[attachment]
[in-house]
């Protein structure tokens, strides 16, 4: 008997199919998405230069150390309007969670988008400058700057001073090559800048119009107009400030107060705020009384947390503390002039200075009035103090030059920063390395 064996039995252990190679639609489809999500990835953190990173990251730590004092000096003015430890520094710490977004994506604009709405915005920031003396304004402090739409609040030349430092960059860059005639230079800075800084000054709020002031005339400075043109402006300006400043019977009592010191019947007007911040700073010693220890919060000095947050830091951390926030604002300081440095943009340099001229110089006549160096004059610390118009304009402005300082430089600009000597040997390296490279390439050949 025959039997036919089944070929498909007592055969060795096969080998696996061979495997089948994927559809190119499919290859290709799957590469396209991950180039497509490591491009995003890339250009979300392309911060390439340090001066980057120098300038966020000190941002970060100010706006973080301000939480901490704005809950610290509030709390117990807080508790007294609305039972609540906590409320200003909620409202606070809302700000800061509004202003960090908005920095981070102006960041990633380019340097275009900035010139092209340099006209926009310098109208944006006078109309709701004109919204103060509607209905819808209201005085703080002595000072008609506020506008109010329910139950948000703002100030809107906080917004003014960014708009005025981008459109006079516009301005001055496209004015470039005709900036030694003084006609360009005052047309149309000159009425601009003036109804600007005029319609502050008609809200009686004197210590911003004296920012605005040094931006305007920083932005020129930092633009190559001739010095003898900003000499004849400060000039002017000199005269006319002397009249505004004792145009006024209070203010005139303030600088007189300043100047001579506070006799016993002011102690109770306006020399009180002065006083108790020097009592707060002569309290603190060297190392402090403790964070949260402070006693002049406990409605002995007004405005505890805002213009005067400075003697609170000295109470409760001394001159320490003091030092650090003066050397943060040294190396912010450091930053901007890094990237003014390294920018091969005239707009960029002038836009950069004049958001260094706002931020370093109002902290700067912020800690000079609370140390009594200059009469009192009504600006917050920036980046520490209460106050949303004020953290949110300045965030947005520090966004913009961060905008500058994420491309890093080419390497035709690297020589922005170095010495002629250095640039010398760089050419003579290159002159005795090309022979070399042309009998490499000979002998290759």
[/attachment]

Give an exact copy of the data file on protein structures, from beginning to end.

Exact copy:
[in-house]
């Protein structure tokens, strides 16, 4: 008997199919998405230069150390309007969670988008400058700057001073090559800048119009107009400030107060705020009384947390503390002039200075009035103090030059920063390395 064996039995252990190679639609489809999500990835953190990173990251730590004092000096003015430890520094710490977004994506604009709405915005920031003396304004402090739409609040030349430092960059860059005639230079800075800084000054709020002031005339400075043109402006300006400043019977009592010191019947007007911040700073010693220890919060000095947050830091951390926030604002300081440095943009340099001229110089006549160096004059610390118009304009402005300082430089600009000597040997390296490279390439050949 025959039997036919089944070929498909007592055969060795096969080998696996061979495997089948994927559809190119499919290859290709799957590469396209991950180039497509490591491009995003890339250009979300392309911060390439340090001066980057120098300038966020000190941002970060100010706006973080301000939480901490704005809950610290509030709390117990807080508790007294609305039972609540906590409320200003909620409202606070809302700000800061509004202003960090908005920095981070102006960041990633380019340097275009900035010139092209340099006209926009310098109208944006006078109309709701004109919204103060509607209905819808209201005085703080002595000072008609506020506008109010329910139950948000703002100030809107906080917004003014960014708009005025981008459109006079516009301005001055496209004015470039005709900036030694003084006609360009005052047309149309000159009425601009003036109804600007005029319609502050008609809200009686004197210590911003004296920012605005040094931006305007920083932005020129930092633009190559001739010095003898900003000499004849400060000039002017000199005269006319002397009249505004004792145009006024209070203010005139303030600088007189300043100047001579506070006799016993002011102690109770306006020399009180002065006083108790020097009592707060002569309290603190060297190392402090403790964070949260402070006693002049406990409605002995007004405005505890805002213009005067400075003697609170000295109470409760001394001159320490003091030092650090003066050397943060040294190396912010450091930053901007890094990237003014390294920018091969005239707009960029002038836009950069004049958001260094706002931020370093109002902290700067912020800690000079609370140390009594200059009469009192009504600006917050920036980046520490209460106050949303004020953290949110300045965030947005520090966004913009961060905008500058994420491309890093080419390497035709690297020589922005170095010495002629250095640039010398760089050419003579290159002159005795090309022979070399042309009998490499000979002998290759």